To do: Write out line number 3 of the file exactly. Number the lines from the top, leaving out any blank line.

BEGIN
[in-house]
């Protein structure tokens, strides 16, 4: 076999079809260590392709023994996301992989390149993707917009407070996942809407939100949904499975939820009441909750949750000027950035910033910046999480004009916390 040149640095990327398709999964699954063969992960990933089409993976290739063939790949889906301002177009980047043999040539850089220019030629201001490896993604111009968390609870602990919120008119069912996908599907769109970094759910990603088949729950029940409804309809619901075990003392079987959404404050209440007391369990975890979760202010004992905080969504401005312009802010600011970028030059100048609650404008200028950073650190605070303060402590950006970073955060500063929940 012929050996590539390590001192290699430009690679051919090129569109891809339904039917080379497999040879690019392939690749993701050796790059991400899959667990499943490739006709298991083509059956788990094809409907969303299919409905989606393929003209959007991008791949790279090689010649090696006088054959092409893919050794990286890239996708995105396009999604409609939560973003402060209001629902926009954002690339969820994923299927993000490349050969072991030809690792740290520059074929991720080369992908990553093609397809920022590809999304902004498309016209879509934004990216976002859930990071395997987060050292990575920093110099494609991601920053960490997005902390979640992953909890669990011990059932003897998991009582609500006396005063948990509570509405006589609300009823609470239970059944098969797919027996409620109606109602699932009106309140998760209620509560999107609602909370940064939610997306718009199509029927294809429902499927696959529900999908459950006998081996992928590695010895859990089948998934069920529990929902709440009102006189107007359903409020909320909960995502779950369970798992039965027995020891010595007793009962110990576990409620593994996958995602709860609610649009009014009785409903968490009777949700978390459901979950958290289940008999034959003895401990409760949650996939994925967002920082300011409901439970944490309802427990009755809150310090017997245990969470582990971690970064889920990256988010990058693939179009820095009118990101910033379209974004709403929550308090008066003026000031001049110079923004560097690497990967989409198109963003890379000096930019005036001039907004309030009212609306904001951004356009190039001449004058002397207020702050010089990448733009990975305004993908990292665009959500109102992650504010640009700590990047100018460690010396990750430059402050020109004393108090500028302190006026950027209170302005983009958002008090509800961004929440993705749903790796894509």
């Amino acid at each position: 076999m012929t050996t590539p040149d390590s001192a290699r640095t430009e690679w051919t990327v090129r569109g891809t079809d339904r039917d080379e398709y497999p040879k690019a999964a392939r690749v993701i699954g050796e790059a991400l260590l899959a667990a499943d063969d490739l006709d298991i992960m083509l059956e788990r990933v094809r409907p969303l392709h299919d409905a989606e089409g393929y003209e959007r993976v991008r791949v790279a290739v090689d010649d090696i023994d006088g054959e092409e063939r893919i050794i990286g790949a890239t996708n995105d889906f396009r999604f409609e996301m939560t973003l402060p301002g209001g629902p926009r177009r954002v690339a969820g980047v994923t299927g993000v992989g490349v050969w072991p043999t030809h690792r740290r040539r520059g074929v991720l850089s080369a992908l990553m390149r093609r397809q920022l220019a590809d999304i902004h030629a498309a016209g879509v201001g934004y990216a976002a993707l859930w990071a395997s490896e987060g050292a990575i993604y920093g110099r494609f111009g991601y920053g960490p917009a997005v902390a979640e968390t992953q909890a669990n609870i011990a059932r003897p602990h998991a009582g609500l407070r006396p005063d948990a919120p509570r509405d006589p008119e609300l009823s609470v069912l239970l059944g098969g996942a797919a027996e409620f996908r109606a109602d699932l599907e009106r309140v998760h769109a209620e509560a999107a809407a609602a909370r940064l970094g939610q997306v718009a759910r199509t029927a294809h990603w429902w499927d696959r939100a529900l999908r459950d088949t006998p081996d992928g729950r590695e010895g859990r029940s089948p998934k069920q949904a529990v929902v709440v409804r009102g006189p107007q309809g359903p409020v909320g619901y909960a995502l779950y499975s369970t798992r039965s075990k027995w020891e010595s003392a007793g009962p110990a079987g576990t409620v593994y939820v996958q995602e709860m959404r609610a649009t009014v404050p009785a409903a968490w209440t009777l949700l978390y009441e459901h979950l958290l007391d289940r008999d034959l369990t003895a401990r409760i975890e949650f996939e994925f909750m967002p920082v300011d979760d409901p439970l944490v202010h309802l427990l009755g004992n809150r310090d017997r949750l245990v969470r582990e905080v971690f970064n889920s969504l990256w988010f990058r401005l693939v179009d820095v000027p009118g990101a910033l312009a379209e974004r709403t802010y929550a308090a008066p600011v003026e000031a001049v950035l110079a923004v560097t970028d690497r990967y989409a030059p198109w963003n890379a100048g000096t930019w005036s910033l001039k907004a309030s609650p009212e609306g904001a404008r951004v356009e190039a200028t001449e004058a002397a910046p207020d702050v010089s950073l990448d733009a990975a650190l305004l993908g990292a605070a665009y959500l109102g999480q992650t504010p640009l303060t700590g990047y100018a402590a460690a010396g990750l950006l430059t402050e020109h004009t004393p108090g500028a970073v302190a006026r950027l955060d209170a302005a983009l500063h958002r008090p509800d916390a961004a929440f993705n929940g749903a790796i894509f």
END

């Amino acid at each position: 076999m012929t050996t590539p040149d390590s001192a290699r640095t430009e690679w051919t990327v090129r569109g891809t079809d339904r039917d080379e398709y497999p040879k690019a999964a392939r690749v993701i699954g050796e790059a991400l260590l899959a667990a499943d063969d490739l006709d298991i992960m083509l059956e788990r990933v094809r409907p969303l392709h299919d409905a989606e089409g393929y003209e959007r993976v991008r791949v790279a290739v090689d010649d090696i023994d006088g054959e092409e063939r893919i050794i990286g790949a890239t996708n995105d889906f396009r999604f409609e996301m939560t973003l402060p301002g209001g629902p926009r177009r954002v690339a969820g980047v994923t299927g993000v992989g490349v050969w072991p043999t030809h690792r740290r040539r520059g074929v991720l850089s080369a992908l990553m390149r093609r397809q920022l220019a590809d999304i902004h030629a498309a016209g879509v201001g934004y990216a976002a993707l859930w990071a395997s490896e987060g050292a990575i993604y920093g110099r494609f111009g991601y920053g960490p917009a997005v902390a979640e968390t992953q909890a669990n609870i011990a059932r003897p602990h998991a009582g609500l407070r006396p005063d948990a919120p509570r509405d006589p008119e609300l009823s609470v069912l239970l059944g098969g996942a797919a027996e409620f996908r109606a109602d699932l599907e009106r309140v998760h769109a209620e509560a999107a809407a609602a909370r940064l970094g939610q997306v718009a759910r199509t029927a294809h990603w429902w499927d696959r939100a529900l999908r459950d088949t006998p081996d992928g729950r590695e010895g859990r029940s089948p998934k069920q949904a529990v929902v709440v409804r009102g006189p107007q309809g359903p409020v909320g619901y909960a995502l779950y499975s369970t798992r039965s075990k027995w020891e010595s003392a007793g009962p110990a079987g576990t409620v593994y939820v996958q995602e709860m959404r609610a649009t009014v404050p009785a409903a968490w209440t009777l949700l978390y009441e459901h979950l958290l007391d289940r008999d034959l369990t003895a401990r409760i975890e949650f996939e994925f909750m967002p920082v300011d979760d409901p439970l944490v202010h309802l427990l009755g004992n809150r310090d017997r949750l245990v969470r582990e905080v971690f970064n889920s969504l990256w988010f990058r401005l693939v179009d820095v000027p009118g990101a910033l312009a379209e974004r709403t802010y929550a308090a008066p600011v003026e000031a001049v950035l110079a923004v560097t970028d690497r990967y989409a030059p198109w963003n890379a100048g000096t930019w005036s910033l001039k907004a309030s609650p009212e609306g904001a404008r951004v356009e190039a200028t001449e004058a002397a910046p207020d702050v010089s950073l990448d733009a990975a650190l305004l993908g990292a605070a665009y959500l109102g999480q992650t504010p640009l303060t700590g990047y100018a402590a460690a010396g990750l950006l430059t402050e020109h004009t004393p108090g500028a970073v302190a006026r950027l955060d209170a302005a983009l500063h958002r008090p509800d916390a961004a929440f993705n929940g749903a790796i894509f």